The stunning new design museum in Dundee, designed by Japanese architect Kendo Kuma, features 1,100 square metres of Kilkenny limestone interior tiles.
In total, 30 cubic metres of blue limestone was supplied to UK contractors Hardscape, a firm better known for external landscaping, but now moving into the field of interior fit-out.
A Key Feature
The stone was used in the form of free-length planks, each 300 millimetres wide, and was laid by contractors Careys at the remarkable rate of 70 to 80 square metres per day, using two teams. In the main hall, light wood is used to contrast with the fossil-rich blue limestone.
The polished fossil limestone is a key feature of the main entrance space and steps of the new museum, which opened in September 2018 and is already proving popular with visitors.
The Flagship Development
The building is the flagship element of the £1 billion redevelopments of Dundee’s waterfront area, which is aimed at transforming 8 kilometres of disused land into a key cultural and business hub. The architect said that drew his inspiration from the nearby sea cliffs, and described the building as “a conversation between nature and artefact….The city in the 21st century needs that kind of reconnection with nature because without nature people cannot survive. This building is a very good example of creating a new gate between city and nature.” Natural materials such as limestone were, therefore, a key element of the design concept.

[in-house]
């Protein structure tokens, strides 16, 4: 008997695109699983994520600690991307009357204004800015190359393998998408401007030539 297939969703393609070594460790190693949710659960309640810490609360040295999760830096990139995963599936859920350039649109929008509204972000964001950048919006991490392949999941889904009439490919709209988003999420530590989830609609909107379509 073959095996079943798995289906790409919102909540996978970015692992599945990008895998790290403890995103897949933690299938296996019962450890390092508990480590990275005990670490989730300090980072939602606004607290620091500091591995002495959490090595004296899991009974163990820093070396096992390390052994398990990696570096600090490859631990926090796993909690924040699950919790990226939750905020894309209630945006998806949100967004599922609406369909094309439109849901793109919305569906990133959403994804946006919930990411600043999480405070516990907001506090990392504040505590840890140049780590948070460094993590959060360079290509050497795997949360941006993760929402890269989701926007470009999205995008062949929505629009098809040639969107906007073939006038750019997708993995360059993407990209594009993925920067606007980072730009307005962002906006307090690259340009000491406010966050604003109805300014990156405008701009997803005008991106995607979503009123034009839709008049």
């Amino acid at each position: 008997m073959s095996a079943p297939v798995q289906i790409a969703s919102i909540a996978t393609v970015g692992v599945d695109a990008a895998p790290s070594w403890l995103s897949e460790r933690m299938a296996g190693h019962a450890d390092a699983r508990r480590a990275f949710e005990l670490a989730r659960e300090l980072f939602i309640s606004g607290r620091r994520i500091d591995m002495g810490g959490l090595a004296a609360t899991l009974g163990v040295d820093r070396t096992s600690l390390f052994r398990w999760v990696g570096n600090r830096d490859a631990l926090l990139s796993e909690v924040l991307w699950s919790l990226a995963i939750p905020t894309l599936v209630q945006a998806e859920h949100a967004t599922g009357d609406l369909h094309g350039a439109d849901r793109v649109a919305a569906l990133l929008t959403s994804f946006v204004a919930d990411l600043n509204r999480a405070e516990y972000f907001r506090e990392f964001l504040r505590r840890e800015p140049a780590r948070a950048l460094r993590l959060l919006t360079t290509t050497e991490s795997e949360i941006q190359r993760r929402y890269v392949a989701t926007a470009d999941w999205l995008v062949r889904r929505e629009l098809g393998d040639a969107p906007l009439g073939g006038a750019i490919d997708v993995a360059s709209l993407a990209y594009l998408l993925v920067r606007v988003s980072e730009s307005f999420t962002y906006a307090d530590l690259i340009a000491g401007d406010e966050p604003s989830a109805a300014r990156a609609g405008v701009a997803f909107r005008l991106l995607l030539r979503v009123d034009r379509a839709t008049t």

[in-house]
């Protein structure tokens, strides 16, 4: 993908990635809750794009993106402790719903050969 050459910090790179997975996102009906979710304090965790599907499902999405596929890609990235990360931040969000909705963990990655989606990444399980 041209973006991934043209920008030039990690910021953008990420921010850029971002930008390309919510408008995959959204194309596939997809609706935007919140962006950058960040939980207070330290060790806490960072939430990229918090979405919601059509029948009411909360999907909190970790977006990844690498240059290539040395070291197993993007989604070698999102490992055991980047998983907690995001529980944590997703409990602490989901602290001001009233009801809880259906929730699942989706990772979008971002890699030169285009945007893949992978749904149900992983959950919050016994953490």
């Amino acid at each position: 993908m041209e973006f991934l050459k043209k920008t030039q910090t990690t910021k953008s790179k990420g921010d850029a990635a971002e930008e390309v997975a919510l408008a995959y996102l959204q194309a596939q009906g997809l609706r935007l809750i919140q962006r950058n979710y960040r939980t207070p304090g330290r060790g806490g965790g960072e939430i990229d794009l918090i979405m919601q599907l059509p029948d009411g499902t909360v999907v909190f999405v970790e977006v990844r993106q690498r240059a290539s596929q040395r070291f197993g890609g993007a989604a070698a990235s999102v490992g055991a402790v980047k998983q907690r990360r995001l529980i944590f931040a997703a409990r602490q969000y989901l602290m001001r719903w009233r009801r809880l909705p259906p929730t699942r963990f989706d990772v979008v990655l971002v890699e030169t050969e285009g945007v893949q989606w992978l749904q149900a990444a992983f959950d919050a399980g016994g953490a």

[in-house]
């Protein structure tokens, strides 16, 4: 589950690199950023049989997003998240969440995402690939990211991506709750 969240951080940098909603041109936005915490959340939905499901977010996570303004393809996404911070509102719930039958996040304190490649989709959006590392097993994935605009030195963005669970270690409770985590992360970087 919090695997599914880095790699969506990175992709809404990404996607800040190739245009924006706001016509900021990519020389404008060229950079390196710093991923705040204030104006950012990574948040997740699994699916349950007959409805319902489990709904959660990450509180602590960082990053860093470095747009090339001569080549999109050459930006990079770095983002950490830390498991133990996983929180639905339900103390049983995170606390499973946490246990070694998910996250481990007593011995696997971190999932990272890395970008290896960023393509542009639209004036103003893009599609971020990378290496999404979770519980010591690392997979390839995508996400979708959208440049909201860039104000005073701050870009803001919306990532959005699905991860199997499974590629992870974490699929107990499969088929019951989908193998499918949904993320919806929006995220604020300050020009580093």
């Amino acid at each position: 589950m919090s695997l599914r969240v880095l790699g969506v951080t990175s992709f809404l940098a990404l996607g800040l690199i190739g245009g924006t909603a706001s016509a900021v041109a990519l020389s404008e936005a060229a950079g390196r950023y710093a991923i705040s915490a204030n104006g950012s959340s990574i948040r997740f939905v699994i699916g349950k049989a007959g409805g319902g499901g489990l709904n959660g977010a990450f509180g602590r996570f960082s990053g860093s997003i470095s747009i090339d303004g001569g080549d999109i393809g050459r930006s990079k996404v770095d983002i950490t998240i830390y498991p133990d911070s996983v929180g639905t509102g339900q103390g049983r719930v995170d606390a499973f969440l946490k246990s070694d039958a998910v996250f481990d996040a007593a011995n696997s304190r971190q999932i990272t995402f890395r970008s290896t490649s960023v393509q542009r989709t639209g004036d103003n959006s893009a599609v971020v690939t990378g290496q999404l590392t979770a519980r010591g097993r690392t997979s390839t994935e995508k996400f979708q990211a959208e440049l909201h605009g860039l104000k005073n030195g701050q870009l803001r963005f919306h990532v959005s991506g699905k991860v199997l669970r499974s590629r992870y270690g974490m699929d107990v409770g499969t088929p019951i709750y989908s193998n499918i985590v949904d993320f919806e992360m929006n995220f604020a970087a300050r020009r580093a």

A Popular Building
The building as a whole takes the form of two inverted pyramids, which join at the top. It is clad with irregular concrete panels, to suggest the appearance of an eroded cliff face.
Running several years behind schedule and millions of pounds over budget, the V&A building has inevitably attracted controversy but has had a favourable reception from the people of Dundee, and it is anticipated that it will eventually attract 350,000 people every year. It is the first Victoria and Albert museum outside London.